And I know I was damn good at my job. Hell, two months before I was told I was great and my job was mine as long as I wanted it, which is why this was a surprise (but not unheard of, seeing as they’re a small company and more than 20 people had come in and out of that office in six years.)

But more than external praise, I know how hard I worked and I’m proud of the quality that I produced, the effort that I gave and the way that I conducted myself, despite an unhealthy situation. So while right now I’m trying to decide how to decorate the cardboard box I might end up living in, there’s also a small sense of…unfamiliar relief?

Although it’s still raw, there’s a sense that a weight has been lifted off my shoulders and that maybe this is just what I needed to find something that is healthier for me—physically and mentally. Maybe this will allow me to actually do something that means something to someone other than the only person making the profit.

Because much like that relationship mentioned above, I felt stuck in this job, but yet I never left because I didn’t know what else I could do even though what I was doing wasn’t making me unhappy.

So I’m taking this as a sign.

If I wasn’t going to  seek out the respect and fulfillment I deserve, the universe decided it would step in instead and throw a high-speed curve ball at my head. Now I have no choice.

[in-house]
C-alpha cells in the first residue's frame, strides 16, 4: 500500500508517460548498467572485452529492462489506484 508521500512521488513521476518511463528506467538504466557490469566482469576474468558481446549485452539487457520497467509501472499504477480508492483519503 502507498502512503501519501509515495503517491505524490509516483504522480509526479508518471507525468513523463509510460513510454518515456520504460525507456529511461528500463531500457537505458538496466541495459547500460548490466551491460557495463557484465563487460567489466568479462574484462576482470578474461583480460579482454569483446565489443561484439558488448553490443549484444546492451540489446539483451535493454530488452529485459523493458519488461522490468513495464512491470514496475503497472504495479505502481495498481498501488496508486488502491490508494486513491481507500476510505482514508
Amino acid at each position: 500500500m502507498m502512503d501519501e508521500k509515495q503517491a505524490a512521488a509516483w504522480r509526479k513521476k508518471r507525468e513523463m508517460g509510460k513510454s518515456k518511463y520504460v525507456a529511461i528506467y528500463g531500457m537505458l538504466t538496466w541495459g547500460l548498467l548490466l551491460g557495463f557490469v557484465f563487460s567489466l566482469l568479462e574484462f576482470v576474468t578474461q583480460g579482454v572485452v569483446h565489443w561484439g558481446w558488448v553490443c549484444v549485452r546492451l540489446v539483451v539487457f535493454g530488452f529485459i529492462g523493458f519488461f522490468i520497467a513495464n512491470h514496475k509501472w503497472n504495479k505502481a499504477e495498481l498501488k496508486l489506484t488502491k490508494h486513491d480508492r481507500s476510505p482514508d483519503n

That’s not to say I’m not scared, that I won’t miss my coworkers or that things are going to be easy by any stretch of the imagination. Right now there’s a little bit of fear. There’s a little bit of panic. There’s this whole long ramble nobody probably read. But there’s also no walking on eggshells. There’s no sitting at a desk and counting down the seconds on the clock. 

With my security stripped, there’s also an unfamiliar freedom.

Maybe it will take losing who I thought I had to become to finally learn who I am—as much as you can know at age 33.

Need a holiday gift? Buy the books and cool things!

P.S. Thank you. I promise funny next time, but today–thank you. 

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91 responses to “Fear, Freedom and a Fight Club Quote

  1. Sounds like you are ready to embrace this next new start and sounds like the universe did you a favor, frightening as it may be. Love how they do this right around the holidays – that’s so effed its almost… funny. Almost.

  2. I’m hoping for nothing but happiness, a decent paycheck, and good benefits for you, hon.

  3. I read it all. Not a ramble by any stretch of the word.
    Wishing you peace in your heart more days than less during this transition.
    No doubt you landed on your feet and haven’t noticed yet. (They’re still numb).
    Plenty of other soap makers out there that would want you to fight with them.
    Take care.

  4. I just know that you’ll be fine. I’ve always looked back on situations like that and thought how glad I was they happened, because it they hadn’t, I wouldn’t be where I am now. . . . They can’t keep a good girl down.